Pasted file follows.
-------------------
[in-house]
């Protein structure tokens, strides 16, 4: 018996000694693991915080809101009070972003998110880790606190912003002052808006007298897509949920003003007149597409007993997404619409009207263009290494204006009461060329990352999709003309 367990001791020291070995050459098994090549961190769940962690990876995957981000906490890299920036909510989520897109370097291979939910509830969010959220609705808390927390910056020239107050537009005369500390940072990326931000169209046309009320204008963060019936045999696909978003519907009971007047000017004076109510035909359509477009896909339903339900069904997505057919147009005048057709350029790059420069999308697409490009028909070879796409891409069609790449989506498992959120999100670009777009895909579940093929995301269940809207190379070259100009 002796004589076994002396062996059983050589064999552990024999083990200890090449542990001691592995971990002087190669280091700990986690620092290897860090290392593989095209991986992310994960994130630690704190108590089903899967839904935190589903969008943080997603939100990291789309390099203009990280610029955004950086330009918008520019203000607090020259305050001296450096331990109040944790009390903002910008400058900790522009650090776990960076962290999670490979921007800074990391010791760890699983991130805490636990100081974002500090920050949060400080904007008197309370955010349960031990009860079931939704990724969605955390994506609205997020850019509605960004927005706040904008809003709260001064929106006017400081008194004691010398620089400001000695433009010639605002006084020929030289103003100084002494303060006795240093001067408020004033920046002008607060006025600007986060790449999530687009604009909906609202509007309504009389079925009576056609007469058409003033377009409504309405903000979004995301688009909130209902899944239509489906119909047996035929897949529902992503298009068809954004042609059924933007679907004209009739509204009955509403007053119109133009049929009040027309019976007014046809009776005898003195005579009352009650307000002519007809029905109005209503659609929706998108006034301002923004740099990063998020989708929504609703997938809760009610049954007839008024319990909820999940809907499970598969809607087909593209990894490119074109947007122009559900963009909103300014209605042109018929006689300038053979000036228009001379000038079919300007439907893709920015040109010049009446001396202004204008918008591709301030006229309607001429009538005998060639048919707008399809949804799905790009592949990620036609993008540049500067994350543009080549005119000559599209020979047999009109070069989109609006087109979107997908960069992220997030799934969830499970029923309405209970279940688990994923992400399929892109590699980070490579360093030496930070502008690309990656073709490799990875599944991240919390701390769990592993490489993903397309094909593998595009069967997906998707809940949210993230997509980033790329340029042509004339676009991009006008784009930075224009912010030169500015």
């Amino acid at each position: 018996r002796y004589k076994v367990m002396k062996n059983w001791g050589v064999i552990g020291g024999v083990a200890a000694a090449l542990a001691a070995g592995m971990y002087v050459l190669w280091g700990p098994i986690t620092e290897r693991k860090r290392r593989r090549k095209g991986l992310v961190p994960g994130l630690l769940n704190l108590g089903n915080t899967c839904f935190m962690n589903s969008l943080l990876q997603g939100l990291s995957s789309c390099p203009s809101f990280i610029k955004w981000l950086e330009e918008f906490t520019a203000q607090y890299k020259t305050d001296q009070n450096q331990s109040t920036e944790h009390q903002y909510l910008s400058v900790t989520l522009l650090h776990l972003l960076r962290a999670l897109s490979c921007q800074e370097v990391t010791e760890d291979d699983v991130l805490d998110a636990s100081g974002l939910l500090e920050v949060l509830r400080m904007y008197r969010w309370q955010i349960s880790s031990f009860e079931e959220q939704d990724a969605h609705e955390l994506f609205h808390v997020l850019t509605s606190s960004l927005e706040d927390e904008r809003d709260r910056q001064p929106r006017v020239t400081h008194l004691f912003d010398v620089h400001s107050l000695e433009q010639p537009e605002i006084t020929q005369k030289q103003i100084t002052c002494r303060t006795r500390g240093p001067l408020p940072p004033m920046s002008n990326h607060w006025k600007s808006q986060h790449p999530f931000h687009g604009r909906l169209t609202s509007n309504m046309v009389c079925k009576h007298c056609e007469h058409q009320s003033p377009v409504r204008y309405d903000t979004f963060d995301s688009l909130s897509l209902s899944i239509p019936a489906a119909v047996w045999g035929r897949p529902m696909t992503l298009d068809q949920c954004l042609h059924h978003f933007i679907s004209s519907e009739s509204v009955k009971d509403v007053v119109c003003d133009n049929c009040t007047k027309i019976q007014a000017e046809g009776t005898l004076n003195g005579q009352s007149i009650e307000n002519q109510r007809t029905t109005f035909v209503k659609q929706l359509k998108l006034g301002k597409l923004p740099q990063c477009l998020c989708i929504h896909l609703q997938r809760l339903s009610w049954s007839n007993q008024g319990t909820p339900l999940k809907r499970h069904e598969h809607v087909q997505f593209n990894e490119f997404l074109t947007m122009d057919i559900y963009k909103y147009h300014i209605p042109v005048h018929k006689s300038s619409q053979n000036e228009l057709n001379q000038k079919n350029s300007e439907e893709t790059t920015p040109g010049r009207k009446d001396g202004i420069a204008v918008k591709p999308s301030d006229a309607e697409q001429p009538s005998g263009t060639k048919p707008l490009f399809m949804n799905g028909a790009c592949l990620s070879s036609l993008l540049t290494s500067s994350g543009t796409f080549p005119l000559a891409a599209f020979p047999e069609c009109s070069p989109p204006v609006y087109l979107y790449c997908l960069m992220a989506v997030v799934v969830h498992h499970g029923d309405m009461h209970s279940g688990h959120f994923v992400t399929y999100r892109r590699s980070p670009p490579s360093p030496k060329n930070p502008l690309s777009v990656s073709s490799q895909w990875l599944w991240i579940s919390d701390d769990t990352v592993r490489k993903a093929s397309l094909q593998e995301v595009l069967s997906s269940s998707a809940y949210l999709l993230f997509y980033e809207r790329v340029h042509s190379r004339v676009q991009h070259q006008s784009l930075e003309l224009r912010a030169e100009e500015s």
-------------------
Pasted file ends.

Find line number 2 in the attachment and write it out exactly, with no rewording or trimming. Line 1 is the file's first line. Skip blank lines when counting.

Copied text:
């Protein structure tokens, strides 16, 4: 018996000694693991915080809101009070972003998110880790606190912003002052808006007298897509949920003003007149597409007993997404619409009207263009290494204006009461060329990352999709003309 367990001791020291070995050459098994090549961190769940962690990876995957981000906490890299920036909510989520897109370097291979939910509830969010959220609705808390927390910056020239107050537009005369500390940072990326931000169209046309009320204008963060019936045999696909978003519907009971007047000017004076109510035909359509477009896909339903339900069904997505057919147009005048057709350029790059420069999308697409490009028909070879796409891409069609790449989506498992959120999100670009777009895909579940093929995301269940809207190379070259100009 002796004589076994002396062996059983050589064999552990024999083990200890090449542990001691592995971990002087190669280091700990986690620092290897860090290392593989095209991986992310994960994130630690704190108590089903899967839904935190589903969008943080997603939100990291789309390099203009990280610029955004950086330009918008520019203000607090020259305050001296450096331990109040944790009390903002910008400058900790522009650090776990960076962290999670490979921007800074990391010791760890699983991130805490636990100081974002500090920050949060400080904007008197309370955010349960031990009860079931939704990724969605955390994506609205997020850019509605960004927005706040904008809003709260001064929106006017400081008194004691010398620089400001000695433009010639605002006084020929030289103003100084002494303060006795240093001067408020004033920046002008607060006025600007986060790449999530687009604009909906609202509007309504009389079925009576056609007469058409003033377009409504309405903000979004995301688009909130209902899944239509489906119909047996035929897949529902992503298009068809954004042609059924933007679907004209009739509204009955509403007053119109133009049929009040027309019976007014046809009776005898003195005579009352009650307000002519007809029905109005209503659609929706998108006034301002923004740099990063998020989708929504609703997938809760009610049954007839008024319990909820999940809907499970598969809607087909593209990894490119074109947007122009559900963009909103300014209605042109018929006689300038053979000036228009001379000038079919300007439907893709920015040109010049009446001396202004204008918008591709301030006229309607001429009538005998060639048919707008399809949804799905790009592949990620036609993008540049500067994350543009080549005119000559599209020979047999009109070069989109609006087109979107997908960069992220997030799934969830499970029923309405209970279940688990994923992400399929892109590699980070490579360093030496930070502008690309990656073709490799990875599944991240919390701390769990592993490489993903397309094909593998595009069967997906998707809940949210993230997509980033790329340029042509004339676009991009006008784009930075224009912010030169500015």